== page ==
Section.6(1) Equality Act 2010 states that “A person has a disability if he or she has a ‘physical or mental impairment’ which has a ‘substantial and long-term adverse effect on [his or her] ability to carry out normal day-to-day activities”.
The decision of an Employment Tribunal when it erred in striking out a menopause disability discrimination claim in Rooney v Leicester City Council brings this question into focus.
The EAT held that a tribunal erred in deciding that an employee suffering from menopausal symptoms was not disabled under the Equality Act 2010, and in dismissing her disability and sex discrimination, harassment and victimisation claims at a preliminary hearing. The tribunal’s judgment failed to properly analyse the claims and consider the evidence presented to it.
This case is an example of the difficulties faced by menopausal women in the workplace and the challenges that can arise in establishing that their symptoms amount to a disability, as well as the importance for a tribunal to carefully consider the evidence before drawing its findings. Despite setting out the employee’s comprehensive list of symptoms and the adverse effects on her day-to-day activities, the tribunal’s conclusion was that the effects were only minor or trivial.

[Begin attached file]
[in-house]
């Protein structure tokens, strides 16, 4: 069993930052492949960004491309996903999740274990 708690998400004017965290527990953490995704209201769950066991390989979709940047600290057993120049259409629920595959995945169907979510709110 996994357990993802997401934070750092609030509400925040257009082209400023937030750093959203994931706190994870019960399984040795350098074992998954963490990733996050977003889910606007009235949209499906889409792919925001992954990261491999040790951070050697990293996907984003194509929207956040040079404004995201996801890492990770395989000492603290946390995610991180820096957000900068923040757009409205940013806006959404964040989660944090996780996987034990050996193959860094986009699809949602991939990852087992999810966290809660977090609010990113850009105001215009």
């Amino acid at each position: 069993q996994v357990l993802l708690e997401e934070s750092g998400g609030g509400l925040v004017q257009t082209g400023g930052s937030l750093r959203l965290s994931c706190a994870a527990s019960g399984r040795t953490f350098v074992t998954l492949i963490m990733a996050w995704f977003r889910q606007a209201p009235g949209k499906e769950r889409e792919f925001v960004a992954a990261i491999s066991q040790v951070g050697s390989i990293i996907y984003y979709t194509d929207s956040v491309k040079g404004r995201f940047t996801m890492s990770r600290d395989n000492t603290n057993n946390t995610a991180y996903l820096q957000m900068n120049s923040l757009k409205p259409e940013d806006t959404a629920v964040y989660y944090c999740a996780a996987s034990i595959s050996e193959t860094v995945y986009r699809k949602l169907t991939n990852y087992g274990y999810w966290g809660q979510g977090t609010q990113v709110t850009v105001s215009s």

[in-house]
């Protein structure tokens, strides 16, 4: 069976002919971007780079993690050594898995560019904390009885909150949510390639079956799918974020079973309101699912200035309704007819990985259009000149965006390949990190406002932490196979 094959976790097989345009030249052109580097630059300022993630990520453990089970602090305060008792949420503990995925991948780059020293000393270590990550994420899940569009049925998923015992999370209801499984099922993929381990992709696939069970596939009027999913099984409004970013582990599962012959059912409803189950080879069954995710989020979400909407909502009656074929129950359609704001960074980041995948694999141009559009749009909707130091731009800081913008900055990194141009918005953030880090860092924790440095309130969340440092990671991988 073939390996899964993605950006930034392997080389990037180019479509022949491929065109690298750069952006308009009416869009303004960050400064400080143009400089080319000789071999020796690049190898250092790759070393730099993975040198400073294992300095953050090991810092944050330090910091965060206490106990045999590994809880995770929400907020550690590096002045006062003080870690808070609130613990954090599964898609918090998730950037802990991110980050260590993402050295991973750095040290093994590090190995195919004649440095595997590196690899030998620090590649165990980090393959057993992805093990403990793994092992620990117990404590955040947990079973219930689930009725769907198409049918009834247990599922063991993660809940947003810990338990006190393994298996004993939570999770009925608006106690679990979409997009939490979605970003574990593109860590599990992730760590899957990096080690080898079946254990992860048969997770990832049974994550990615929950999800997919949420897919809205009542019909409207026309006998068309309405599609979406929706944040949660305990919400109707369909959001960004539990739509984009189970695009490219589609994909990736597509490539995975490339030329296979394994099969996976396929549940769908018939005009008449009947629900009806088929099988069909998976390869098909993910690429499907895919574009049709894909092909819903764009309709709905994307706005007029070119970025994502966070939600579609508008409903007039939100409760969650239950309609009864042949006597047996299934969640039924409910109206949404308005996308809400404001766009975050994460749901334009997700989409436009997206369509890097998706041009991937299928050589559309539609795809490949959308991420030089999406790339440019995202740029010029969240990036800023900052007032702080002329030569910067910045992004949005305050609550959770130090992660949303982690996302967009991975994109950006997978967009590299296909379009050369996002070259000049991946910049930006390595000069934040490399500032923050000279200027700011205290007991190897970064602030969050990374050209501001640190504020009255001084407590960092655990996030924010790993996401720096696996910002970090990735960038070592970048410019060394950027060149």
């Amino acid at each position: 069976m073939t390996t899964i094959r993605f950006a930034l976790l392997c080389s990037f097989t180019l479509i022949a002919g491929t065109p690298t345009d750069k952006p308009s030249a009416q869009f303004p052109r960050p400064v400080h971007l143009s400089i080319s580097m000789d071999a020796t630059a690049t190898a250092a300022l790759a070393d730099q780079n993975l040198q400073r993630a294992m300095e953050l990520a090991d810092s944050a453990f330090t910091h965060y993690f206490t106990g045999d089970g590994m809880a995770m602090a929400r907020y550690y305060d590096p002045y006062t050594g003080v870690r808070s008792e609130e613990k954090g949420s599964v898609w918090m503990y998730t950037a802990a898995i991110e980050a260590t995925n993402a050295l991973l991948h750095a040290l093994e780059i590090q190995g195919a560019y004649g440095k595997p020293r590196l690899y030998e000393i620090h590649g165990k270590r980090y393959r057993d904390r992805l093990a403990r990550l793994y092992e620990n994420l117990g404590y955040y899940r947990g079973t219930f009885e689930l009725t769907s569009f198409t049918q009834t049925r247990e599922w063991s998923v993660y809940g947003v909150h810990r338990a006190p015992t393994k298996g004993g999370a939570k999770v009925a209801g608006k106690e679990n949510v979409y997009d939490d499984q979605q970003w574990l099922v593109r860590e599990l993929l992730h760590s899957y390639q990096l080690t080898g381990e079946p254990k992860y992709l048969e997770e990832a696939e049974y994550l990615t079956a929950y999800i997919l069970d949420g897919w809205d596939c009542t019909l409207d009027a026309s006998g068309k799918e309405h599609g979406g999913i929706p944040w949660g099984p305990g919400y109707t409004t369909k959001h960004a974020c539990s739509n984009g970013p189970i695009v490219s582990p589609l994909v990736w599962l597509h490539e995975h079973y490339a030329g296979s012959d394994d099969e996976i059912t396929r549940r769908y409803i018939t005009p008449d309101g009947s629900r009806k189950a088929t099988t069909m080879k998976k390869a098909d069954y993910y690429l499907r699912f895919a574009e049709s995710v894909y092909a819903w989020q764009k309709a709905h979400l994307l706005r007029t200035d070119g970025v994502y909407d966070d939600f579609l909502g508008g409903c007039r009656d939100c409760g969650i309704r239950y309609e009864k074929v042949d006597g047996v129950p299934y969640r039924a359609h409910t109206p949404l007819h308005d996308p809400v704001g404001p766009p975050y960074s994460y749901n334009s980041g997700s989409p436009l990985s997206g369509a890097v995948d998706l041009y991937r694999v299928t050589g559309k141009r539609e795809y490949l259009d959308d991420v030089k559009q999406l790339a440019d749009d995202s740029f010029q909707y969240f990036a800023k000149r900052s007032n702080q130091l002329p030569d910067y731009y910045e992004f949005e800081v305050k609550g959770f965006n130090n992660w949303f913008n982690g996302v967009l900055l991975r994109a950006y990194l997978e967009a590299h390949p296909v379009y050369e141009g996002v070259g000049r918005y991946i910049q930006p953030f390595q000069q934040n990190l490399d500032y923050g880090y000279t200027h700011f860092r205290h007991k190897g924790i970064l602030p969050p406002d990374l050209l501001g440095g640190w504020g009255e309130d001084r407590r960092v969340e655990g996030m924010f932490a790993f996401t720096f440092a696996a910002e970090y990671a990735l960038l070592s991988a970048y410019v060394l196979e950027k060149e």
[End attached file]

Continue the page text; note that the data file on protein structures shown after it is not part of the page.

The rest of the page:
It is also worth considering what legal protections currently exist to prevent menopausal women receiving unfair treatment at work. While the EAT has overturned the tribunal’s decision, the case will now return to a freshly constituted tribunal to carefully analyse R’s evidence and determine, among other things, whether the definition of ‘disability’ is satisfied.
This is only the second appellate case concerning menopause discrimination at work that we are aware of, illustrating that these decisions are rarely appealed. Parliament’s Women and Equalities Committee has recently held an inquiry into this area, and its recommendations are awaited. These are expected to include whether further legislation is required to adequately protect menopausal women from discrimination at work.
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